I’ve read with interest both sides of the “curmudgeon” debate, and while I understand the arguments on both sides, I don’t think that it’s about seniority or caring. It’s about maturity, which is a very different beast.
In my more than 25 years in the industry, I’ve seen the attitude promulgated that if you’re smart and have skillz, it’s okay to be an asshole. That it’s somehow okay to hurl insults under the guise of “educating” someone and that they should be grateful for it. That caring about something gives you permission to display your bad temper for all to see, because you’ll make up for it by doing something really cool.
As far as I’m concerned, nothing could be further from the truth. There are plenty of egotists in the industry who think they’re entitled to a free pass on manners, and when I’m hiring, I steer clear of them, because there are just as many genius-level hackers who can also manage to behave themselves and work cooperatively with others without starting brawls. The supply really isn’t that small that we have to take whatever we can get, and we don’t have to beg at someone’s feet for knowledge, because that knowledge is freely shared without a price tag by others in the community.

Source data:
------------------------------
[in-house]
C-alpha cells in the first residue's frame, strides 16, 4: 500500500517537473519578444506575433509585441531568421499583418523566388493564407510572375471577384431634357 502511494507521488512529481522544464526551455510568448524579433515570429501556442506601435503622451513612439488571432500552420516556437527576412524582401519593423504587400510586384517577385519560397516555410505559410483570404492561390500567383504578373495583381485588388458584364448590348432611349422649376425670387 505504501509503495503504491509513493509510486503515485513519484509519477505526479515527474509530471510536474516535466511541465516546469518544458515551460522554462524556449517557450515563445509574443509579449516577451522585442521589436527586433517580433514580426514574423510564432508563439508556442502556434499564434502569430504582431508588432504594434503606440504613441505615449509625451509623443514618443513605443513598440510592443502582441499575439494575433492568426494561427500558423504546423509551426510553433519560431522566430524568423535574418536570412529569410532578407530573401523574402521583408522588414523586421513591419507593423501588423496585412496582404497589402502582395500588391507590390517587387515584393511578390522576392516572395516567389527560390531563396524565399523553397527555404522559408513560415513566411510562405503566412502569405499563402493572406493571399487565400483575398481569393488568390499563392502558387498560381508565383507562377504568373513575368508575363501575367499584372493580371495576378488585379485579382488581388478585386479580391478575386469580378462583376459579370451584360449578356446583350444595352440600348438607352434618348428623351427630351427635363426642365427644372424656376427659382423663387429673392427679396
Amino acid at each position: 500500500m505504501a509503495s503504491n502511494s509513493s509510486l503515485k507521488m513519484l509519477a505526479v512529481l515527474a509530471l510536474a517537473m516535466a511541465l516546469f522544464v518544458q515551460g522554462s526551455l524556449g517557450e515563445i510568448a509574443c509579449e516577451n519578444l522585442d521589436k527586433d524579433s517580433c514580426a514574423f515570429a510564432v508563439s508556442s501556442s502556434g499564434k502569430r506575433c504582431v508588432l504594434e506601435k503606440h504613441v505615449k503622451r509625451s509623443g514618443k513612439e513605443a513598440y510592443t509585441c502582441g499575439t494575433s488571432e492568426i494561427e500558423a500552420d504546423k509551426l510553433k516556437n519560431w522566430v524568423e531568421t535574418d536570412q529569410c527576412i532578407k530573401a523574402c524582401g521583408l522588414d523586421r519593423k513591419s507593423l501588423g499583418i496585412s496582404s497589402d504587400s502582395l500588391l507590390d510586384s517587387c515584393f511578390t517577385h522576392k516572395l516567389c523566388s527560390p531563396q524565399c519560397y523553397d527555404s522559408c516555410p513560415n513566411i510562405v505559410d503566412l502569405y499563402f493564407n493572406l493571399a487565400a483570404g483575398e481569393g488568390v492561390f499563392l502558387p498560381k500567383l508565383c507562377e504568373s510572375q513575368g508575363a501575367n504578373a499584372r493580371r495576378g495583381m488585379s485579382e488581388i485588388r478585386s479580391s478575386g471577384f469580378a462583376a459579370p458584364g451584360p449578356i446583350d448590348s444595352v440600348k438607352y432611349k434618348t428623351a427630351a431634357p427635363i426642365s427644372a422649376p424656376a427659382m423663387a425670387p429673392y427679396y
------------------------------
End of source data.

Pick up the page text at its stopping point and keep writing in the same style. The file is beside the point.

As examples, I’d like to call out a couple by name: Jack Daniel, for example, who certainly merits the seniority and knowledge labels, and it’s clear that he cares deeply about security and has one of the most realistic outlooks out there. He is also one of the nicest guys I know, even under pressure that would turn anyone else into a puddle of rage. He’s a curmudgeon par excellence who also manages to act like a grown-up. (Plus, he has the epic beard, so he’s carrying a full set of credentials in the industry.) Nobody would call Jayson Street a n00b or naïve, and yet he also tries to help wherever he can without being a jerk about it. There are many more like them; and these are the ones who can point out ugly truths without being ugly about it themselves. As a result, they garner respect from all areas of the community.
There is absolutely no need to sully enlightenment, integrity, openness and honesty by adding rage (and let’s call it what it really is: a temper tantrum). Every honorable goal that security professionals have – be it research, defense, development or education – can be achieved without stomping on fellow humans in the process. Age does not confer the right to bully others under the guise of “educating” them; nor does any level of experience or knowledge. No matter how much you’ve contributed to the state of security (or think you’ve contributed – watch that ego again), you still don’t get a pass on any bad behavior, and your lack of social skills is not a badge of honor. Every industry has its members whose actions make the rest look bad, but at least we shouldn’t be glorifying them. We have better options right in front of us.Posted by shrdlu on Friday, May 27, 2011
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